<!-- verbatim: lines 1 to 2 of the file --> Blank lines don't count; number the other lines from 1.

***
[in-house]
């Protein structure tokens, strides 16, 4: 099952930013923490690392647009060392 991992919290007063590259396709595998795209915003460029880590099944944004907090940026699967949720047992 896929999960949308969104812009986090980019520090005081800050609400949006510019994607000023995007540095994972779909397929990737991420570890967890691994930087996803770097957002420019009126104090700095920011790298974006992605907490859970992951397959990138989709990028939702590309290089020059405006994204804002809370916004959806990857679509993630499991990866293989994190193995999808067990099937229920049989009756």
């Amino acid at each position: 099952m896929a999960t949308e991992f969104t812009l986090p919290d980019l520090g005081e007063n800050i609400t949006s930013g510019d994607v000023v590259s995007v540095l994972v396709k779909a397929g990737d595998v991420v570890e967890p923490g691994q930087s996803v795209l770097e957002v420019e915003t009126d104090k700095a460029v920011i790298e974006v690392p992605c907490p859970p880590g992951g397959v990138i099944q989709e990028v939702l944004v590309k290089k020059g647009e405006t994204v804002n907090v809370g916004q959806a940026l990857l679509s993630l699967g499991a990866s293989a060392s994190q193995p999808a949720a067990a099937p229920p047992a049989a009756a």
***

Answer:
[in-house]
């Protein structure tokens, strides 16, 4: 099952930013923490690392647009060392 991992919290007063590259396709595998795209915003460029880590099944944004907090940026699967949720047992 896929999960949308969104812009986090980019520090005081800050609400949006510019994607000023995007540095994972779909397929990737991420570890967890691994930087996803770097957002420019009126104090700095920011790298974006992605907490859970992951397959990138989709990028939702590309290089020059405006994204804002809370916004959806990857679509993630499991990866293989994190193995999808067990099937229920049989009756």